Frank Herfort’s photographs are personal invitations to explore self-contained worlds that startle with rich detail and vibrant color. Based in both Berlin and Moscow, Frank has made exploring the contrasts and contradictions of life in contemporary Russia a central focus of his artistic work. Whether situated in the austere, crumbling remains of Soviet society or the opulent homes of modern Russian oligarchs, the spellbinding results demonstrate a singular talent for documentary storytelling. These immersive environments intrigue with people and riveting places seemingly caught out of both time and context.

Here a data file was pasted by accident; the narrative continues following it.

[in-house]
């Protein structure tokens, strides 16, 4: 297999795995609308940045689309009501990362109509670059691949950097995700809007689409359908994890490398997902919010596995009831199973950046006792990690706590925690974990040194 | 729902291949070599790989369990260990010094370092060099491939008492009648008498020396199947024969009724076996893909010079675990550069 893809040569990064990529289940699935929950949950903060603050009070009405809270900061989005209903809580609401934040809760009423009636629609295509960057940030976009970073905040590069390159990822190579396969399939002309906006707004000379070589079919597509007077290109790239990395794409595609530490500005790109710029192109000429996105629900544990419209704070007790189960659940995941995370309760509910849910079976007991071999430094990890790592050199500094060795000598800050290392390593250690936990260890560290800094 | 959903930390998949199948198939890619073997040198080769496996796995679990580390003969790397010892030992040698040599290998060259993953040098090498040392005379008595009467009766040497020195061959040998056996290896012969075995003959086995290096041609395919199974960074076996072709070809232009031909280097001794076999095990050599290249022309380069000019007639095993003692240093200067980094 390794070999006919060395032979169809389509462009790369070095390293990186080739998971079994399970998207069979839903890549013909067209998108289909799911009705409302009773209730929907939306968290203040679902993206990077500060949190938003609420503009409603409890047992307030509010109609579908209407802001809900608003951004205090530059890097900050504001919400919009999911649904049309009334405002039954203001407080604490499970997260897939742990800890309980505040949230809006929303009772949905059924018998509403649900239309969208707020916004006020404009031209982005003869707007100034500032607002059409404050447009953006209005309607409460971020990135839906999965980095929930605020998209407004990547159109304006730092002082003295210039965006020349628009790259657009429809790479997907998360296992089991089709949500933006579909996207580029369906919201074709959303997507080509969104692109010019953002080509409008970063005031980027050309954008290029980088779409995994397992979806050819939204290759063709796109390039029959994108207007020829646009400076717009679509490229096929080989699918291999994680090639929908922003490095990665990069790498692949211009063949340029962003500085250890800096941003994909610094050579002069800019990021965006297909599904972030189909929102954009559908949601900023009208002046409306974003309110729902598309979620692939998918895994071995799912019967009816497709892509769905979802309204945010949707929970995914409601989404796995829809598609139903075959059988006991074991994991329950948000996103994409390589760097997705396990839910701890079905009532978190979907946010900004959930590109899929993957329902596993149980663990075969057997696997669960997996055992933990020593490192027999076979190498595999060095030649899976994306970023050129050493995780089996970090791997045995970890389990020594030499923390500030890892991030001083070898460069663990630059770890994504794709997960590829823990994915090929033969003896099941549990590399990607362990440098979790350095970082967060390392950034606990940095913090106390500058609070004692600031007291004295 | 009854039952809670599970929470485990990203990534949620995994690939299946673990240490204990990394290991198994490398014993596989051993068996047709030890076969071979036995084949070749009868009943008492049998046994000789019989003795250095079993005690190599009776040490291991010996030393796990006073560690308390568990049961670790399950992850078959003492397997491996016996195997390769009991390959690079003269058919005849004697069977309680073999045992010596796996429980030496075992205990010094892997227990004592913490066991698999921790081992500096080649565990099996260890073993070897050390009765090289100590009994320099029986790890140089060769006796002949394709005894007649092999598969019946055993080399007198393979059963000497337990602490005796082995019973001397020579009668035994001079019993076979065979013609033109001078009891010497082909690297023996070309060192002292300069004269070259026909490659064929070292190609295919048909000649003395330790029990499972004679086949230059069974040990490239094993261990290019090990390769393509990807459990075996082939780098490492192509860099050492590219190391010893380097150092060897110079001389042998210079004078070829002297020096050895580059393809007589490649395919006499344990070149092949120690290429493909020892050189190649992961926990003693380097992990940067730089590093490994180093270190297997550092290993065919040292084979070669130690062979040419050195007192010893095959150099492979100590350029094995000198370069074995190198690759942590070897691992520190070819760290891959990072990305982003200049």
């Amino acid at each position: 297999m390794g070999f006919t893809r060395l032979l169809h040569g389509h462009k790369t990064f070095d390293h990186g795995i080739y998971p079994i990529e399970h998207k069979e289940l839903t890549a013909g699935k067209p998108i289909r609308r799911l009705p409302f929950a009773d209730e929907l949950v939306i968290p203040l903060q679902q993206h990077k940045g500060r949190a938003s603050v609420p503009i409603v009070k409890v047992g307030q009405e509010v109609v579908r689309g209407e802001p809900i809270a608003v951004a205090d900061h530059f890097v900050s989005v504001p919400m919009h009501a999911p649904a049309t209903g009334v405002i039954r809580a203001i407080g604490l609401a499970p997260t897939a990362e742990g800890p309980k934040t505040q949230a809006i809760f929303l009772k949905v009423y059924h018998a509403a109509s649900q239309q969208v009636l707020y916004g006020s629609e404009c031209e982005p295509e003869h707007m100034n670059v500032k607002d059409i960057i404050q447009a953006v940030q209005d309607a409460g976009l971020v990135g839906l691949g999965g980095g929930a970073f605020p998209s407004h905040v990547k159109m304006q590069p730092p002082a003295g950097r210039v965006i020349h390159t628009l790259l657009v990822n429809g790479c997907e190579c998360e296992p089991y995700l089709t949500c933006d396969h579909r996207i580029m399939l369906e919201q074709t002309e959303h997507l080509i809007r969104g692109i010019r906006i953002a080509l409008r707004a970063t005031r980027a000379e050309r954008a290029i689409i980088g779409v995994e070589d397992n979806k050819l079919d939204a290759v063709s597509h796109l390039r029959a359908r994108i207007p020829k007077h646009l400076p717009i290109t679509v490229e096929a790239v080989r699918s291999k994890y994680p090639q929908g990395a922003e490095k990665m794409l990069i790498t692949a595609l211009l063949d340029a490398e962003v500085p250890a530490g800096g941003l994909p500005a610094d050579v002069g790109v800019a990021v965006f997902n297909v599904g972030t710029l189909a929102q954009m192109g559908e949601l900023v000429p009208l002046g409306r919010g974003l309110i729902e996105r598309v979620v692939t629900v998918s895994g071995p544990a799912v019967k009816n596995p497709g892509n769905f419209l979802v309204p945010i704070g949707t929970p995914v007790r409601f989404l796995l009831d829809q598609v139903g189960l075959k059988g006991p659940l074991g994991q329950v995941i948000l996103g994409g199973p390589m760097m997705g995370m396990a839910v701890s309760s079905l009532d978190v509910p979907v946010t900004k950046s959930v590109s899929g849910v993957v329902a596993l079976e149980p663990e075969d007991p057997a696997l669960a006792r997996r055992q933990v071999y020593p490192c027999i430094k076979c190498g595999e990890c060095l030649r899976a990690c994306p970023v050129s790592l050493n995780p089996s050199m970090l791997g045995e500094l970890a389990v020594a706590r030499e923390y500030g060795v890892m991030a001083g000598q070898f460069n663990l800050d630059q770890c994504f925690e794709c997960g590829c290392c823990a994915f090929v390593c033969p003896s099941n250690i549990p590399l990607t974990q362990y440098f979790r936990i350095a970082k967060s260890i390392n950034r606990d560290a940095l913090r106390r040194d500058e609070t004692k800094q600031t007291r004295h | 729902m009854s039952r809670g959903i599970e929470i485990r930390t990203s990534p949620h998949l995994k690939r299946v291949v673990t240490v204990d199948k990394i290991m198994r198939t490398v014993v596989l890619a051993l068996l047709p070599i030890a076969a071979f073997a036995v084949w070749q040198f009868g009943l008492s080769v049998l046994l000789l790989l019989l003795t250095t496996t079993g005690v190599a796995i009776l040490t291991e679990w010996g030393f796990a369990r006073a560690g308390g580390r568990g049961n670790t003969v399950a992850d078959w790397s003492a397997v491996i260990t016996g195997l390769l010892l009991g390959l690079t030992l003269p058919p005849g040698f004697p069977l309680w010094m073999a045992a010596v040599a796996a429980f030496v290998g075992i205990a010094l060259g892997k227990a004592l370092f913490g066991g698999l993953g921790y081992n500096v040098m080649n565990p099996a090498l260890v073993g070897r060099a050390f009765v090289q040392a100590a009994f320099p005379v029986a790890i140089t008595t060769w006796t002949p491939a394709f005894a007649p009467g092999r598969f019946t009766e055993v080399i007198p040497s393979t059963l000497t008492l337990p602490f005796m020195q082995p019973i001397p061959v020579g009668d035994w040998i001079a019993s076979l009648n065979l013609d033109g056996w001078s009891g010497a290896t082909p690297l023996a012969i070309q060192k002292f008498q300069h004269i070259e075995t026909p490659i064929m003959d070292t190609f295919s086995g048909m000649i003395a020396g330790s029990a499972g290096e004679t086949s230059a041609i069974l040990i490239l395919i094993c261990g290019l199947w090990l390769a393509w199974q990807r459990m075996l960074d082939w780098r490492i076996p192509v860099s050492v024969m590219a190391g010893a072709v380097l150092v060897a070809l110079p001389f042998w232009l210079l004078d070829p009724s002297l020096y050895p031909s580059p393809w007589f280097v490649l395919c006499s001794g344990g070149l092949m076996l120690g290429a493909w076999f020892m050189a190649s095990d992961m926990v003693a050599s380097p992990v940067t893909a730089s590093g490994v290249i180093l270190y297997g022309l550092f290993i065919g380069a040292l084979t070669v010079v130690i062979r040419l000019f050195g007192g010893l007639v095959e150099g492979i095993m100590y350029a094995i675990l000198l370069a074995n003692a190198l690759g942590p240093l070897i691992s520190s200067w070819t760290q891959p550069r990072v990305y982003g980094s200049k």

Wondrous worlds waiting for something to happen. For his project “Russian Fairytales”, the Leipzig-born photographer captured scenes of inner states of the soul in a surreal (artistic) space. The whole world is frozen in a condition of waiting. The people on these photos seem to be totally absorbed in a deep, paralyzing, enchanted slumber. And we have the uncanny sneaking feeling that this time there is no prince on his way to kiss them awake again. “This moment of life here could go on for ever” remarks Frank Herfort. The images make a surreal, absurd impression; they raise more questions than they answer. “The storyline, these absurd constellations, develops out of the relationship between the people in the photos and the space around them,” comments the Leipzig photographer. The seminal idea for it came to him during a stay in Russia two years ago, at a time when he was beginning to develop an interest in the aesthetic aspect of public spaces. “In Western Europe everything is so neatly defined, so specific. A waiting room is a waiting room, an office is an office. In Russia, in contrast, rooms are open to interpretation, many-layered and not so prettified. And I also noticed that there seem to be many more people just sitting around in them. None of them seems at first sight to know what they are doing there. I tried to integrate people like that into my pictures.”For this, Herfort chose subtle settings with people whom he met at the scene and asked whether they would be willing to let him photograph them in the poses he wanted. Thus, in “Russian Fairytales” what we see are not classic portraits and individual emotional states. Herfort makes intuitive use of the often melancholy atmosphere of a location, influenced by building materials such as marble and dark woods, in order to give emotional states and themes such as isolation and stagnation visible expression. He finds the Russian soul mirrored (in a double sense) in these images of the Russian urban population, just as the artist-princes such as Repin or Surikov once did - and finds himself quoting the tradition of the painters almost by accident. The ”fairytale” in these pictures is nothing more than a distant dream of another time, far, far away.